Which conservation strategies are used for works of Process Art? How do the institutional practices that characterize the way we collect, exhibit, and – most importantly – conserve art become inscribed in works of this kind? How have processual art forms transformed the way museums understand their own role and the work they undertake?
These and other questions were discussed at the Hamburger Bahnhof in February 2016 as part of an interdisciplinary symposium entitled ‘Process Art and the Museum’, attended by experts in the theory and practice of art history, conservation, collection, and exhibiting. The new challenges currently facing conservators of contemporary art were approached from two angles. The first looked at how museumization and conservation impacted upon artworks. The second explored the ways the museum as an institution has been transformed by the advent of new art forms, and the technology, media, and materials they employ.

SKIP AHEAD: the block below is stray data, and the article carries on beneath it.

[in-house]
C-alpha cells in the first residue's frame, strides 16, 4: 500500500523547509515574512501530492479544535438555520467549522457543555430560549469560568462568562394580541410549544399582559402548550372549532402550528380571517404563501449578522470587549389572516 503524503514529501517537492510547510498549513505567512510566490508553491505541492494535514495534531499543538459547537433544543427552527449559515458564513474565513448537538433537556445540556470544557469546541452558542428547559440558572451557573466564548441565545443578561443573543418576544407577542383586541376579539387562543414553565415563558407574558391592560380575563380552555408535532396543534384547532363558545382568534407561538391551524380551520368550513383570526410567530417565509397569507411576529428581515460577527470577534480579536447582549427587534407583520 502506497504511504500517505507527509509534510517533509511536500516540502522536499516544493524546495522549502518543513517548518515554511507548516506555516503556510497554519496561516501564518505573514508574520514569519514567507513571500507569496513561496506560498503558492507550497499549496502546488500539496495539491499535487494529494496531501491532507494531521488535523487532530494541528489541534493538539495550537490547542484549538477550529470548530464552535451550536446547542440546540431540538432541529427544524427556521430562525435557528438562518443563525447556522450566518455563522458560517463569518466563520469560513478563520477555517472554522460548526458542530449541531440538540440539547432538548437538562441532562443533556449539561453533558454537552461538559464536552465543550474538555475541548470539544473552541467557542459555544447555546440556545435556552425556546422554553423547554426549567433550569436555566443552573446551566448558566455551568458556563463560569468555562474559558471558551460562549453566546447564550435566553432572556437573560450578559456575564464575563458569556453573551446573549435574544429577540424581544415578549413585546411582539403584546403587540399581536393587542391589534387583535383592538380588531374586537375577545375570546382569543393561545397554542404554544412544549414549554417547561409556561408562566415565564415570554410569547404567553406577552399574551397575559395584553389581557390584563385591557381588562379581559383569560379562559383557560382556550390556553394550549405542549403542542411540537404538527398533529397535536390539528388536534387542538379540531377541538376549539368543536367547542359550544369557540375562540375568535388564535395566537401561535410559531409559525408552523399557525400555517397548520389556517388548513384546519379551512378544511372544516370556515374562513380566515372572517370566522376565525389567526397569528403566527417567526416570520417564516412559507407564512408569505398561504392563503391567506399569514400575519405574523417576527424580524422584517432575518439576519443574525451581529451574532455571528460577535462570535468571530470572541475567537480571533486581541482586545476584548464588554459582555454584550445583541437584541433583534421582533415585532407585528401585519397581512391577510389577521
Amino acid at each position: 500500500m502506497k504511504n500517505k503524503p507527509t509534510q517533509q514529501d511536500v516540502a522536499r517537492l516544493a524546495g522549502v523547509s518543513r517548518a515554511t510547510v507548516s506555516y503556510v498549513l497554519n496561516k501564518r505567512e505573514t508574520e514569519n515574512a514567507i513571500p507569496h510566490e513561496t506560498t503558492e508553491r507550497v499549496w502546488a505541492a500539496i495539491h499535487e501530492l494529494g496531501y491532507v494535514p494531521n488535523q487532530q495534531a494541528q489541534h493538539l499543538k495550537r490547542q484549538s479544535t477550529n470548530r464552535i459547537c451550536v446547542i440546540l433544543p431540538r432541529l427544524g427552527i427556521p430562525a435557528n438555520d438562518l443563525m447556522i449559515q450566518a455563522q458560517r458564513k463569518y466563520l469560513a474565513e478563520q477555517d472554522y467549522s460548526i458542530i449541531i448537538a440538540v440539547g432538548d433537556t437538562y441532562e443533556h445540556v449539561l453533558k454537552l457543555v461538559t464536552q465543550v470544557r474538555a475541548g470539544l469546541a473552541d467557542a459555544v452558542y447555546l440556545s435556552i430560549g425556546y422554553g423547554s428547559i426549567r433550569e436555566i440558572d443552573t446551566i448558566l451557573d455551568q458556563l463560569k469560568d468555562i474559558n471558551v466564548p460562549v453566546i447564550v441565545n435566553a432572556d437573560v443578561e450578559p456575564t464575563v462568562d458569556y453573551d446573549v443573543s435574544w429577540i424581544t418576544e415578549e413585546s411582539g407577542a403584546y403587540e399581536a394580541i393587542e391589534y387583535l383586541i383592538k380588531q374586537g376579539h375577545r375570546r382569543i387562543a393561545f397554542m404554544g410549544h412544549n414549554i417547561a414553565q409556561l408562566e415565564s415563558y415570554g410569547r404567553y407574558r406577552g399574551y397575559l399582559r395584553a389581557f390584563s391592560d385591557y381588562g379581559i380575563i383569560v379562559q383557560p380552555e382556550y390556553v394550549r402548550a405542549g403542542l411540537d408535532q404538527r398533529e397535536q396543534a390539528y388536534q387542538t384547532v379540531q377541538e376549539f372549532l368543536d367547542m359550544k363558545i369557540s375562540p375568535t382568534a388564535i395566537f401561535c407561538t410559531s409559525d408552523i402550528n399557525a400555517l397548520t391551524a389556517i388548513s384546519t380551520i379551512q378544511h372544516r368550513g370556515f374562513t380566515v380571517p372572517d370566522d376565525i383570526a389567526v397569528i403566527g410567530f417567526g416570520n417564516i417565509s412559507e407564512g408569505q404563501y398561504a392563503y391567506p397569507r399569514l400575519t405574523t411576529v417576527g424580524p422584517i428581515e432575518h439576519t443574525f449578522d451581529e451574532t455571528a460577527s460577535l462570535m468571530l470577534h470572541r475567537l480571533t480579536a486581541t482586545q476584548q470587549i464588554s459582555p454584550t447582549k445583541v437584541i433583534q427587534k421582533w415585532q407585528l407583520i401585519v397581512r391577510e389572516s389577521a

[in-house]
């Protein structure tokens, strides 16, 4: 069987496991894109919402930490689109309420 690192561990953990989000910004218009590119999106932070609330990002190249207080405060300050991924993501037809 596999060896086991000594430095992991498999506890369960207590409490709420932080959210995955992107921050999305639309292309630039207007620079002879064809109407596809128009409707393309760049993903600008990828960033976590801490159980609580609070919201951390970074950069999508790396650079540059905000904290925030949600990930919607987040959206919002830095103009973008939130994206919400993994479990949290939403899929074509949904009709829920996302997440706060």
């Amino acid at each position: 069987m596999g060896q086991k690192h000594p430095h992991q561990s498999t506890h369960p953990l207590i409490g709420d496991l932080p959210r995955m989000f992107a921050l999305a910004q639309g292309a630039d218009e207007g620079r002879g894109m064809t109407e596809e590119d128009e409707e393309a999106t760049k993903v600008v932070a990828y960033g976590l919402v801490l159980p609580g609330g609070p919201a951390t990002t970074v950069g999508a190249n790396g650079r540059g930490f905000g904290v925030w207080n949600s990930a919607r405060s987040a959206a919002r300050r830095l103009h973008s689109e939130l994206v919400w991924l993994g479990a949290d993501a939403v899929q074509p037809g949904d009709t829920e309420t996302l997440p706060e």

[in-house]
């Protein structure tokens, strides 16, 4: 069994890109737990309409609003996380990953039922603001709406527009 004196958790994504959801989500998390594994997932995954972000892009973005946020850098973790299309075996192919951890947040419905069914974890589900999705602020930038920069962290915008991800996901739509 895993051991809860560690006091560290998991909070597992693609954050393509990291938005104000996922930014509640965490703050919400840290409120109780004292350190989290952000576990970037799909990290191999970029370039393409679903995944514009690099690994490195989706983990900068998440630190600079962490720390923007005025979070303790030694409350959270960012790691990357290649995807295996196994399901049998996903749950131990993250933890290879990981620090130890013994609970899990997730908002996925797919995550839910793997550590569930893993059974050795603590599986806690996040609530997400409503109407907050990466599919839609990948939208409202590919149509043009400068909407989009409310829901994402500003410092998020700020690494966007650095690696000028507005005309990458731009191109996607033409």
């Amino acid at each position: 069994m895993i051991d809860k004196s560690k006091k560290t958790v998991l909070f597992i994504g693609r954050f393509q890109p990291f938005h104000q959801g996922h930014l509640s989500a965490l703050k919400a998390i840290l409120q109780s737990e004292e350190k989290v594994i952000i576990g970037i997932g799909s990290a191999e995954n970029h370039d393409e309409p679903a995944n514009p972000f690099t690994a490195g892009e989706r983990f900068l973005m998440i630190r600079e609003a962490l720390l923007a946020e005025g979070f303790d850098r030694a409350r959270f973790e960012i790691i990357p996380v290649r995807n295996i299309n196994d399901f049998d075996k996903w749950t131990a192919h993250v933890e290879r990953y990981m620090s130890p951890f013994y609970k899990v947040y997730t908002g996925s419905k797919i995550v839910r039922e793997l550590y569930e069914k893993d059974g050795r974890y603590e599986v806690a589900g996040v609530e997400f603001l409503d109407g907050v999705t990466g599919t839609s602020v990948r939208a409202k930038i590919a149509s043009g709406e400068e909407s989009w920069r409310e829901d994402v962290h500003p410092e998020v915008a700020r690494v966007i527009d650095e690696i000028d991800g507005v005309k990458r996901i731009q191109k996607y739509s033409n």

The conference was developed and organized by Carolin Bohlmann (Hamburger Bahnhof – Nationalgalerie der Gegenwart) and Angela Matyssek (Philipps-Universität Marburg). It was supported by the Volkswagen Stiftung.